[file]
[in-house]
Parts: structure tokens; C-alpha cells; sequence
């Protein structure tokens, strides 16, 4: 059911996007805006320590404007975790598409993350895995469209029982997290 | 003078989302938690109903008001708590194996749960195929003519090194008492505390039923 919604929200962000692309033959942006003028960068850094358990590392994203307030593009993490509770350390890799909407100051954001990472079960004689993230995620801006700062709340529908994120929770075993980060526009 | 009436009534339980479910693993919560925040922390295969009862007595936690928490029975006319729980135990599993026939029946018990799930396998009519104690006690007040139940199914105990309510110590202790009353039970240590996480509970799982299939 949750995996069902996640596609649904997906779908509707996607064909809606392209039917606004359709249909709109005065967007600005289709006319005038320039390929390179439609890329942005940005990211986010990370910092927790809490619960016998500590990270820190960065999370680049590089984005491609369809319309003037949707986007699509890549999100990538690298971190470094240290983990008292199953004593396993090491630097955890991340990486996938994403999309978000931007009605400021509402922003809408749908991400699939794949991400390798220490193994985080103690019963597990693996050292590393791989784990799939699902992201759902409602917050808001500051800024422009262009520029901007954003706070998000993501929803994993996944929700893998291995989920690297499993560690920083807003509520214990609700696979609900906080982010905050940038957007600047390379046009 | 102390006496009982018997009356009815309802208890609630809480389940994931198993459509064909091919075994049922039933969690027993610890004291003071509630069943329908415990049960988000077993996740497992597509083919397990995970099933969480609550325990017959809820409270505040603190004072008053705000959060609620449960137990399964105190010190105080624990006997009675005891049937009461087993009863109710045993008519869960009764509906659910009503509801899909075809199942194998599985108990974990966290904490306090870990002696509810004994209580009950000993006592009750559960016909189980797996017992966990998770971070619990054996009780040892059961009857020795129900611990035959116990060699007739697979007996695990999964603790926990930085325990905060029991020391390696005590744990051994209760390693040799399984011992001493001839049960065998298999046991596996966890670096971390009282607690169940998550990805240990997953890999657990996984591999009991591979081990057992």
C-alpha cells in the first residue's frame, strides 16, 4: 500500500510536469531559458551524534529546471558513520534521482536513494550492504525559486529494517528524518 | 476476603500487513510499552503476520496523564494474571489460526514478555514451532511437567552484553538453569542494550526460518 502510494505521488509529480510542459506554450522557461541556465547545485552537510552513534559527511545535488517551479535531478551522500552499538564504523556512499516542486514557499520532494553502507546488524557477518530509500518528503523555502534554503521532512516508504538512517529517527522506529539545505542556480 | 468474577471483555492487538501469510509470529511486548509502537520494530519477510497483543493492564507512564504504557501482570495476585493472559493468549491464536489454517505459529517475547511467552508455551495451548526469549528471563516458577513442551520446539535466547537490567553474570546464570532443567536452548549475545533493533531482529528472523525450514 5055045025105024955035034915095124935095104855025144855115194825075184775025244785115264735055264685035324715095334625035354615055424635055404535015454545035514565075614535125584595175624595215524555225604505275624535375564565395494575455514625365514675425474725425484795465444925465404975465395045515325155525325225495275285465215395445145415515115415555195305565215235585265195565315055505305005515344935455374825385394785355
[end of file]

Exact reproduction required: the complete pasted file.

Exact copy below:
[in-house]
Parts: structure tokens; C-alpha cells; sequence
């Protein structure tokens, strides 16, 4: 059911996007805006320590404007975790598409993350895995469209029982997290 | 003078989302938690109903008001708590194996749960195929003519090194008492505390039923 919604929200962000692309033959942006003028960068850094358990590392994203307030593009993490509770350390890799909407100051954001990472079960004689993230995620801006700062709340529908994120929770075993980060526009 | 009436009534339980479910693993919560925040922390295969009862007595936690928490029975006319729980135990599993026939029946018990799930396998009519104690006690007040139940199914105990309510110590202790009353039970240590996480509970799982299939 949750995996069902996640596609649904997906779908509707996607064909809606392209039917606004359709249909709109005065967007600005289709006319005038320039390929390179439609890329942005940005990211986010990370910092927790809490619960016998500590990270820190960065999370680049590089984005491609369809319309003037949707986007699509890549999100990538690298971190470094240290983990008292199953004593396993090491630097955890991340990486996938994403999309978000931007009605400021509402922003809408749908991400699939794949991400390798220490193994985080103690019963597990693996050292590393791989784990799939699902992201759902409602917050808001500051800024422009262009520029901007954003706070998000993501929803994993996944929700893998291995989920690297499993560690920083807003509520214990609700696979609900906080982010905050940038957007600047390379046009 | 102390006496009982018997009356009815309802208890609630809480389940994931198993459509064909091919075994049922039933969690027993610890004291003071509630069943329908415990049960988000077993996740497992597509083919397990995970099933969480609550325990017959809820409270505040603190004072008053705000959060609620449960137990399964105190010190105080624990006997009675005891049937009461087993009863109710045993008519869960009764509906659910009503509801899909075809199942194998599985108990974990966290904490306090870990002696509810004994209580009950000993006592009750559960016909189980797996017992966990998770971070619990054996009780040892059961009857020795129900611990035959116990060699007739697979007996695990999964603790926990930085325990905060029991020391390696005590744990051994209760390693040799399984011992001493001839049960065998298999046991596996966890670096971390009282607690169940998550990805240990997953890999657990996984591999009991591979081990057992």
C-alpha cells in the first residue's frame, strides 16, 4: 500500500510536469531559458551524534529546471558513520534521482536513494550492504525559486529494517528524518 | 476476603500487513510499552503476520496523564494474571489460526514478555514451532511437567552484553538453569542494550526460518 502510494505521488509529480510542459506554450522557461541556465547545485552537510552513534559527511545535488517551479535531478551522500552499538564504523556512499516542486514557499520532494553502507546488524557477518530509500518528503523555502534554503521532512516508504538512517529517527522506529539545505542556480 | 468474577471483555492487538501469510509470529511486548509502537520494530519477510497483543493492564507512564504504557501482570495476585493472559493468549491464536489454517505459529517475547511467552508455551495451548526469549528471563516458577513442551520446539535466547537490567553474570546464570532443567536452548549475545533493533531482529528472523525450514 5055045025105024955035034915095124935095104855025144855115194825075184775025244785115264735055264685035324715095334625035354615055424635055404535015454545035514565075614535125584595175624595215524555225604505275624535375564565395494575455514625365514675425474725425484795465444925465404975465395045515325155525325225495275285465215395445145415515115415555195305565215235585265195565315055505305005515344935455374825385394785355